Photographs are a partial record of who we were and how we imagined ourselves. They remind us that we have a past and that we are the sum of our past experiences. They reassert that unassailable fact. So writes Errol Morris in an opinion piece in the New York Times Jan 27
Errol Morris is a documentary filmmaker whose movie The Fog of War: Eleven Lessons From the Life of Robert S. McNamara won the Academy Award for best documentary feature in 2004. He also directed Gates of Heaven, The Thin Blue Line, Fast, Cheap, and Out of Control and A Brief History of Time, among other films. His new film, Standard Operating Procedure, will be released on DVD in the fall.
this is an interesting opinion piece on photography from three photo editors on photographs of President Bush that they believe captured the character of the man and of his administration. Some redbubblers may find the piece interesting for the way photography has been used to record specific moments and how images are used to elicit various messages to the community.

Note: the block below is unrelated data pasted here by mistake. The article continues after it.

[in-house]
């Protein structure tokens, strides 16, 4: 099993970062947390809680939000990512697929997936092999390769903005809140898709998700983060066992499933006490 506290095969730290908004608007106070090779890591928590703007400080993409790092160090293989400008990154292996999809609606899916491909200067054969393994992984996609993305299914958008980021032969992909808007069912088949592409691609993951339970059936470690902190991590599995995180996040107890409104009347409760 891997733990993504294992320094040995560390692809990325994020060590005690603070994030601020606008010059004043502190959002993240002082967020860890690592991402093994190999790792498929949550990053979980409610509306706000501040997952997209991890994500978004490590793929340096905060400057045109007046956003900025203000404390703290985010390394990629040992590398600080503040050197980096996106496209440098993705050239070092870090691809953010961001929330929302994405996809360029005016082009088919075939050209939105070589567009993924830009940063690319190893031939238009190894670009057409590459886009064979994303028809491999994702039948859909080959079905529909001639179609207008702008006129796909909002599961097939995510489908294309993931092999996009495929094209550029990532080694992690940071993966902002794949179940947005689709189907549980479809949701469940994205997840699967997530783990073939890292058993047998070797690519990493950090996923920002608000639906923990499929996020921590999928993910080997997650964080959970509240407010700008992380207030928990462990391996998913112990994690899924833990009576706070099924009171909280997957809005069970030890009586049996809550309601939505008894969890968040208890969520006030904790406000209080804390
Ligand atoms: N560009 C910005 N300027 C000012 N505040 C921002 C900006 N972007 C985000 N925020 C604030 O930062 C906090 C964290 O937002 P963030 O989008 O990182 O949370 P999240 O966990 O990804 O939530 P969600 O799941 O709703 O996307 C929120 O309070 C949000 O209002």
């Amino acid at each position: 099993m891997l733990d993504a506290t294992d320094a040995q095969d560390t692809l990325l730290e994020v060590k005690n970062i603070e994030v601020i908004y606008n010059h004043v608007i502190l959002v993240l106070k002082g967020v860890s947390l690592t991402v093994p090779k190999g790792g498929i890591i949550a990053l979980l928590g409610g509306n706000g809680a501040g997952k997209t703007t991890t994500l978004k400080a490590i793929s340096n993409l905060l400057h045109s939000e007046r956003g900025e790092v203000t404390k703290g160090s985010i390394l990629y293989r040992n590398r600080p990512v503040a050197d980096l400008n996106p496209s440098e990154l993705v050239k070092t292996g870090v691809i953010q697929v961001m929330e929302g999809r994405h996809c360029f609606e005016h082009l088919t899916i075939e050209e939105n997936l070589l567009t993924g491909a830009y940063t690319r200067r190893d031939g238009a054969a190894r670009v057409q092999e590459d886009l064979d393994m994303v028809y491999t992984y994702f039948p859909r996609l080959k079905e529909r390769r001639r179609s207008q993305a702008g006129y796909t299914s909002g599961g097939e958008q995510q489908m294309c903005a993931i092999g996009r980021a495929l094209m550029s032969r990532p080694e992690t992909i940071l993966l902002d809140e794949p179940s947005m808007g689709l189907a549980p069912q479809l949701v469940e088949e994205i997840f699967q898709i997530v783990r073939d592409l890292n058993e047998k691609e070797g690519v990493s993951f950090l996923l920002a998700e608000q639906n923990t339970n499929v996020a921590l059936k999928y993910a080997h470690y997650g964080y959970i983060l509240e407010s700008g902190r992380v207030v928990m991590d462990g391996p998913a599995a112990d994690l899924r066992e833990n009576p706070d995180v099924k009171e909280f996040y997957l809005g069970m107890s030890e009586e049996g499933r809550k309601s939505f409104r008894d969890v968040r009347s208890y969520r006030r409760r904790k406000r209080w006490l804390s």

The photos are striking, both as records of specific moments and as iconic images of W’s presidency. Even more striking are the double messages–the message intended by the spectacle, the pose, the background, the pageantry and trappings of the occasion and of the office, and then the unintended messages of puzzlement, bewilderment, and incomprehension.
i found these fascinating and so thought some of you may too.